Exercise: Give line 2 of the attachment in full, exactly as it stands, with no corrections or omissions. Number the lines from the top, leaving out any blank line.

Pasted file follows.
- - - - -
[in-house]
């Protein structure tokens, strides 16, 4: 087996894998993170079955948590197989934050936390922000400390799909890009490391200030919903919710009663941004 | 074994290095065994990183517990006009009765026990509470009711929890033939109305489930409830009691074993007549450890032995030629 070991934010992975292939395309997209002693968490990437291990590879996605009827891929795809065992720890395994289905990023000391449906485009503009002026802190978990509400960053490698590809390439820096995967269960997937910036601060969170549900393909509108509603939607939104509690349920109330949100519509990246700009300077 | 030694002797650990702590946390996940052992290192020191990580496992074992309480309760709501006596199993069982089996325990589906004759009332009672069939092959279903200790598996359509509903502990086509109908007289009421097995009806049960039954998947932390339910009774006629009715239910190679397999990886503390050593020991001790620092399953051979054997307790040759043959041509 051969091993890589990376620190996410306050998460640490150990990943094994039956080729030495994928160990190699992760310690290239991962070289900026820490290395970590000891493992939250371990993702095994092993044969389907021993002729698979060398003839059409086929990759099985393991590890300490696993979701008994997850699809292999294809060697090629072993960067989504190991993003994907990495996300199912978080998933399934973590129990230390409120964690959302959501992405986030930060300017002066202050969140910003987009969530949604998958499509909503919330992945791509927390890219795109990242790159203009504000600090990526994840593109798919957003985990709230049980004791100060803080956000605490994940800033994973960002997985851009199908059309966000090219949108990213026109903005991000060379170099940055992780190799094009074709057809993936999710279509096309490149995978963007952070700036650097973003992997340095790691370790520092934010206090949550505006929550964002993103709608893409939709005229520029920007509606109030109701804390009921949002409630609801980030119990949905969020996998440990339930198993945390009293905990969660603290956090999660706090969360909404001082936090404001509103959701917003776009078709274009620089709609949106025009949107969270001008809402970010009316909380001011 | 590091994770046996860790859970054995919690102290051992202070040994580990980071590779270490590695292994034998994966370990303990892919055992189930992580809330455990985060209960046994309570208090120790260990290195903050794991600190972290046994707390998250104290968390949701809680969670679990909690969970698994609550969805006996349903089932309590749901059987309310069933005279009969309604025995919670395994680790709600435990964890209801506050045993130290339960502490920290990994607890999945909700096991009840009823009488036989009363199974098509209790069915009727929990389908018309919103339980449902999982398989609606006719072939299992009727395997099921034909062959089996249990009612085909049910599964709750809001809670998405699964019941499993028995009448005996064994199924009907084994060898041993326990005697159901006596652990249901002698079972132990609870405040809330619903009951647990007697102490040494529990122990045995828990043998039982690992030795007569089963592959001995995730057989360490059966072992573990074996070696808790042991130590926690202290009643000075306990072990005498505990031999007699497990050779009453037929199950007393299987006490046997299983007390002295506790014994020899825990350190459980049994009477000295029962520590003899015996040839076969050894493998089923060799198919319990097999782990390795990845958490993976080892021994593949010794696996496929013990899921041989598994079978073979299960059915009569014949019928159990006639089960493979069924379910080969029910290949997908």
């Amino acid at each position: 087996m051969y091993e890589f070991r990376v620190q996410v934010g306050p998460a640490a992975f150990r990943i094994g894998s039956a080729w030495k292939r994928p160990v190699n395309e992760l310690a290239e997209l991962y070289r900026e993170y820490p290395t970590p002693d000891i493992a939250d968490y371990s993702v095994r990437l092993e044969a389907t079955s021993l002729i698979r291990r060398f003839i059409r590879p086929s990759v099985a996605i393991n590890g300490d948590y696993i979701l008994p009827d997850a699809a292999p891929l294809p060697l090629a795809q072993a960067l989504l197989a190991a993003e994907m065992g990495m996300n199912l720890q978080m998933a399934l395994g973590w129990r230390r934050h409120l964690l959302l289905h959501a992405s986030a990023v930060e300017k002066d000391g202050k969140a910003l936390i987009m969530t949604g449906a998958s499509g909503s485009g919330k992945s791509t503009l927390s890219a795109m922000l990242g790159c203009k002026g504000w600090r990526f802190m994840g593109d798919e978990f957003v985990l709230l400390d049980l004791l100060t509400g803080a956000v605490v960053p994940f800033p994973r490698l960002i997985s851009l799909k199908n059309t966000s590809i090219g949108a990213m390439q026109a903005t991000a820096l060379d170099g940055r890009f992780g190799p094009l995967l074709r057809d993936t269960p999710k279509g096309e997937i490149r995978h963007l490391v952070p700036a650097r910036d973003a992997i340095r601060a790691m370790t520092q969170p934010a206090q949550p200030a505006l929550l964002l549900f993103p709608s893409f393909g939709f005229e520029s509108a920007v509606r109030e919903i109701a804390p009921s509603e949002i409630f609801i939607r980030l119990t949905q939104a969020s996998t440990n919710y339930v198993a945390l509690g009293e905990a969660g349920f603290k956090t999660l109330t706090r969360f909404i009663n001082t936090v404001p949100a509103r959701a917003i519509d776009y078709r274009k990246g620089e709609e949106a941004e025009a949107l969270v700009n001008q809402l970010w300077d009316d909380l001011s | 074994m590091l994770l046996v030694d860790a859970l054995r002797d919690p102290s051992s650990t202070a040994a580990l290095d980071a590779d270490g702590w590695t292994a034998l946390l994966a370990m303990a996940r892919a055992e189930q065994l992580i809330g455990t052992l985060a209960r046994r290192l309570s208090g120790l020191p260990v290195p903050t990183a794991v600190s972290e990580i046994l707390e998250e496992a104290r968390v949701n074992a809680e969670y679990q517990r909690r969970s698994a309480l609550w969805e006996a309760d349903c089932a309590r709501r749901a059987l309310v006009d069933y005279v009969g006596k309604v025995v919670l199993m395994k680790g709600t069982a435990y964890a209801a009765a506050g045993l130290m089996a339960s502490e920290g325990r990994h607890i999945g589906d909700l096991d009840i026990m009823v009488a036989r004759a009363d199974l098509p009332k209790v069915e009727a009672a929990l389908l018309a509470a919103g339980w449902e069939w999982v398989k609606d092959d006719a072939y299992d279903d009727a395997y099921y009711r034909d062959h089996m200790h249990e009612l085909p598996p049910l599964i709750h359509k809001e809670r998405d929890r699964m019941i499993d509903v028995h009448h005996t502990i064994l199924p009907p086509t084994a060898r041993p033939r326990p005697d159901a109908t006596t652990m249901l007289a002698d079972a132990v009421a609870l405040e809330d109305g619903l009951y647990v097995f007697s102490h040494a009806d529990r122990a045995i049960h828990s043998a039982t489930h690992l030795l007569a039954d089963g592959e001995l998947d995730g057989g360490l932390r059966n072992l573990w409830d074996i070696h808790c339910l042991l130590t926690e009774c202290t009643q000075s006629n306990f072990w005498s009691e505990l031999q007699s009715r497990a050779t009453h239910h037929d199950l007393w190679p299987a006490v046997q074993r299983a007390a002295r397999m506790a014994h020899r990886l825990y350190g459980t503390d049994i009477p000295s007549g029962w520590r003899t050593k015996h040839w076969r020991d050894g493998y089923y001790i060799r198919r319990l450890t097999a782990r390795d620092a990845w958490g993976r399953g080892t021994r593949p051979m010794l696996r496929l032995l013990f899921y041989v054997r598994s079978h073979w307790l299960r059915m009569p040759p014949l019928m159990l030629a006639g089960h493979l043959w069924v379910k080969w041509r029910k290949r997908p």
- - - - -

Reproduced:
């Protein structure tokens, strides 16, 4: 087996894998993170079955948590197989934050936390922000400390799909890009490391200030919903919710009663941004 | 074994290095065994990183517990006009009765026990509470009711929890033939109305489930409830009691074993007549450890032995030629 070991934010992975292939395309997209002693968490990437291990590879996605009827891929795809065992720890395994289905990023000391449906485009503009002026802190978990509400960053490698590809390439820096995967269960997937910036601060969170549900393909509108509603939607939104509690349920109330949100519509990246700009300077 | 030694002797650990702590946390996940052992290192020191990580496992074992309480309760709501006596199993069982089996325990589906004759009332009672069939092959279903200790598996359509509903502990086509109908007289009421097995009806049960039954998947932390339910009774006629009715239910190679397999990886503390050593020991001790620092399953051979054997307790040759043959041509 051969091993890589990376620190996410306050998460640490150990990943094994039956080729030495994928160990190699992760310690290239991962070289900026820490290395970590000891493992939250371990993702095994092993044969389907021993002729698979060398003839059409086929990759099985393991590890300490696993979701008994997850699809292999294809060697090629072993960067989504190991993003994907990495996300199912978080998933399934973590129990230390409120964690959302959501992405986030930060300017002066202050969140910003987009969530949604998958499509909503919330992945791509927390890219795109990242790159203009504000600090990526994840593109798919957003985990709230049980004791100060803080956000605490994940800033994973960002997985851009199908059309966000090219949108990213026109903005991000060379170099940055992780190799094009074709057809993936999710279509096309490149995978963007952070700036650097973003992997340095790691370790520092934010206090949550505006929550964002993103709608893409939709005229520029920007509606109030109701804390009921949002409630609801980030119990949905969020996998440990339930198993945390009293905990969660603290956090999660706090969360909404001082936090404001509103959701917003776009078709274009620089709609949106025009949107969270001008809402970010009316909380001011 | 590091994770046996860790859970054995919690102290051992202070040994580990980071590779270490590695292994034998994966370990303990892919055992189930992580809330455990985060209960046994309570208090120790260990290195903050794991600190972290046994707390998250104290968390949701809680969670679990909690969970698994609550969805006996349903089932309590749901059987309310069933005279009969309604025995919670395994680790709600435990964890209801506050045993130290339960502490920290990994607890999945909700096991009840009823009488036989009363199974098509209790069915009727929990389908018309919103339980449902999982398989609606006719072939299992009727395997099921034909062959089996249990009612085909049910599964709750809001809670998405699964019941499993028995009448005996064994199924009907084994060898041993326990005697159901006596652990249901002698079972132990609870405040809330619903009951647990007697102490040494529990122990045995828990043998039982690992030795007569089963592959001995995730057989360490059966072992573990074996070696808790042991130590926690202290009643000075306990072990005498505990031999007699497990050779009453037929199950007393299987006490046997299983007390002295506790014994020899825990350190459980049994009477000295029962520590003899015996040839076969050894493998089923060799198919319990097999782990390795990845958490993976080892021994593949010794696996496929013990899921041989598994079978073979299960059915009569014949019928159990006639089960493979069924379910080969029910290949997908």